How to sway North Korea

The Washington Times Weekly - - Letters To The Editor - DON­ALD MOSKOWITZ Lon­don­derry, New Hamp­shire

Pres­i­dent Trump has pointed out the strong link­age be­tween China and North Korea, and he cor­rectly as­sumes China can in­flu­ence North Korea’s weapons-devel­op­ment pro­gram. We must work with China to re­solve this sit­u­a­tion, the Chi­nese en­croach­ment in the South China Sea and the trade-deficit im­bal­ance.

At this junc­ture, the North Korean nu­cle­armis­sile pro­gram is of pri­mary con­cern. China can bring pres­sure on North Korea to stop its devel­op­ment of these weapons sys­tems by re­duc­ing its trade with North Korea. One area of trade that comes to mind is the large quan­tity of coal China im­ports from North Korea. It is es­ti­mated this amounts to 22 mil­lion tons per year, or 40 per­cent of North Korea’s coal ex­ports. A re­duc­tion in the im­por­ta­tion of North Korean coal would sig­nif­i­cantly af­fect the North Korean econ­omy, and could force it to change its po­si­tion on arms devel­op­ment.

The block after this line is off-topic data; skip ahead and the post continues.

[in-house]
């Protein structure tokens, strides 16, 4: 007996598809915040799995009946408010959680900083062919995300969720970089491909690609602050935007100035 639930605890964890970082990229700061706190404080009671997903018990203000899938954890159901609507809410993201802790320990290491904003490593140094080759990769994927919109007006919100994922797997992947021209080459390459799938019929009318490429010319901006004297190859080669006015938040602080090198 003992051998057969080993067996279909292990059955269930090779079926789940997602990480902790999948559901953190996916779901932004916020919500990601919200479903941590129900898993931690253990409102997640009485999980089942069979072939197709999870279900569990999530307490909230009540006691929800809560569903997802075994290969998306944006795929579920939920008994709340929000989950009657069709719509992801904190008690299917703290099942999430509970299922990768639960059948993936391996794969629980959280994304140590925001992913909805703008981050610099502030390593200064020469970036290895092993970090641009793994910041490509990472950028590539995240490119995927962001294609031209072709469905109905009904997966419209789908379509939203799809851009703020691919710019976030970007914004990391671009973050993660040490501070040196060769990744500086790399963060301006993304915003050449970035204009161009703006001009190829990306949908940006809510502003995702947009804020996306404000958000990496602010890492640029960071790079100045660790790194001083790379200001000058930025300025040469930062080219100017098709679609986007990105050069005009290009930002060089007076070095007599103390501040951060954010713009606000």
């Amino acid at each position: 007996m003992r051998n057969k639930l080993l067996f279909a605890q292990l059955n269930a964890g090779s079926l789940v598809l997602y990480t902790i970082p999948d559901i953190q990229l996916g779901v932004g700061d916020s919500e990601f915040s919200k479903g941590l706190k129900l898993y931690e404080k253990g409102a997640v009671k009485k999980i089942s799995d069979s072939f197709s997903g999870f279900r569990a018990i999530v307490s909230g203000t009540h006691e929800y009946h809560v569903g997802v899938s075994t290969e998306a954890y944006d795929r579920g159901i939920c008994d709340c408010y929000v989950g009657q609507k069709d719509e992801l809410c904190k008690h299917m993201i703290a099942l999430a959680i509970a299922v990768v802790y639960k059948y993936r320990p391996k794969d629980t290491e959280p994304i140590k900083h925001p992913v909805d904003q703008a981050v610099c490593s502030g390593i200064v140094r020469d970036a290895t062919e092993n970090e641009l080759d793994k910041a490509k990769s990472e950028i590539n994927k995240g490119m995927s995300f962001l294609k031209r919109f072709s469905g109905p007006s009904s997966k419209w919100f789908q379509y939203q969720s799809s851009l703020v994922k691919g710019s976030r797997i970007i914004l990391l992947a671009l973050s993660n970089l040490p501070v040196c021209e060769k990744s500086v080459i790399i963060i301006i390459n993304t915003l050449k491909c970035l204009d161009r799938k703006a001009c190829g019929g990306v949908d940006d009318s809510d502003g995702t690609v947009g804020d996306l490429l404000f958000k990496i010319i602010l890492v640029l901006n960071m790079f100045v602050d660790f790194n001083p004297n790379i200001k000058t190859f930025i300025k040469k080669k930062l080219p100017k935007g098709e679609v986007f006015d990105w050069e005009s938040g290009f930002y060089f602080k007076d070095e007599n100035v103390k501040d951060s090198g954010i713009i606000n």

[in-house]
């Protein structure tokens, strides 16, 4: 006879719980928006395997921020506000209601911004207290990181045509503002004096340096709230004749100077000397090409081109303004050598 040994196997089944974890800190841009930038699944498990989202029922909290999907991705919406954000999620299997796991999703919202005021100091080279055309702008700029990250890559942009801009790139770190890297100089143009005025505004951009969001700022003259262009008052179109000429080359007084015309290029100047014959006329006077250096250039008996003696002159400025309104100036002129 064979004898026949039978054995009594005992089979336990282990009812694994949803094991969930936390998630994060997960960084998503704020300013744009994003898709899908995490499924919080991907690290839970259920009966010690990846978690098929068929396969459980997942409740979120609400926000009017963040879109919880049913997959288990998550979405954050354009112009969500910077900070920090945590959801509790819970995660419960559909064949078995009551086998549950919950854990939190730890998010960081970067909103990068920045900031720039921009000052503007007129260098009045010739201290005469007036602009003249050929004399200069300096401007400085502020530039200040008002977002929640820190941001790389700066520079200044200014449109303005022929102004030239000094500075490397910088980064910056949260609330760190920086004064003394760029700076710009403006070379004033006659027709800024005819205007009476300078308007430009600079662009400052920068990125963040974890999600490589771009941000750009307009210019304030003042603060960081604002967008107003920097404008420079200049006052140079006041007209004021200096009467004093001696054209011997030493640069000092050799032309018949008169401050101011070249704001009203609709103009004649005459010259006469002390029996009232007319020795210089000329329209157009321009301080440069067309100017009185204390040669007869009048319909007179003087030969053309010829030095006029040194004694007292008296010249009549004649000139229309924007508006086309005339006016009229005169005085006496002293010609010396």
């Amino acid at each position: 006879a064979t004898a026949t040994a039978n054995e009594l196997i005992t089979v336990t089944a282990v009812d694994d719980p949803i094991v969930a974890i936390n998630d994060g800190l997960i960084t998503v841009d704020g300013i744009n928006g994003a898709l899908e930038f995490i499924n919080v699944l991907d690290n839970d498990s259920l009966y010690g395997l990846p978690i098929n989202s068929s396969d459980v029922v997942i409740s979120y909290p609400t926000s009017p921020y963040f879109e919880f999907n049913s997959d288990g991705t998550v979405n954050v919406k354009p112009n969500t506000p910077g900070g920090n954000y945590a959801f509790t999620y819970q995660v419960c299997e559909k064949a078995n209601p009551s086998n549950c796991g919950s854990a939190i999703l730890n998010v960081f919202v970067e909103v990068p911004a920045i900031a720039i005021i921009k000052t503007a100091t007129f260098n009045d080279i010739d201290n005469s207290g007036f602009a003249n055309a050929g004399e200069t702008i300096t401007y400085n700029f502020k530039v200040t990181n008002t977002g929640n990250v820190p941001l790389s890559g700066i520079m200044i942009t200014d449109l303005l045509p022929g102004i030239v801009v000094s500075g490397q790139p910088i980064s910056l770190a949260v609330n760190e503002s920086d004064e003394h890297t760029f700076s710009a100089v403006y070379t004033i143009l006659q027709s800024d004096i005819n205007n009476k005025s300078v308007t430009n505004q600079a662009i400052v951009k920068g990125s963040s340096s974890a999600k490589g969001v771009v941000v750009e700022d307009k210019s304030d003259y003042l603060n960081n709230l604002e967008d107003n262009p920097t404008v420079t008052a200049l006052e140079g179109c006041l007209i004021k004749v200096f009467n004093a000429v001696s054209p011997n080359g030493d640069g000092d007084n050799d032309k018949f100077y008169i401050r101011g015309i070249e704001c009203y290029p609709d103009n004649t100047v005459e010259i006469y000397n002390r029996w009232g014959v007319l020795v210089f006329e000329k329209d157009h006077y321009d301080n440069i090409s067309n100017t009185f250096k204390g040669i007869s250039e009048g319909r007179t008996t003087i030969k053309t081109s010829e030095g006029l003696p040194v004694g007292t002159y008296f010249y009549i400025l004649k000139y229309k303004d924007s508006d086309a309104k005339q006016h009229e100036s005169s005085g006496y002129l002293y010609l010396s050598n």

The United States has large quan­ti­ties of coal avail­able for min­ing. It could be sold to China, if cost-ef­fec­tive, to fill that coun­try’s coalimpor­ta­tion needs. This would help our trade im­bal­ance with China, boost our coal-min­ing in­dus­try and put our coal min­ers back to work.

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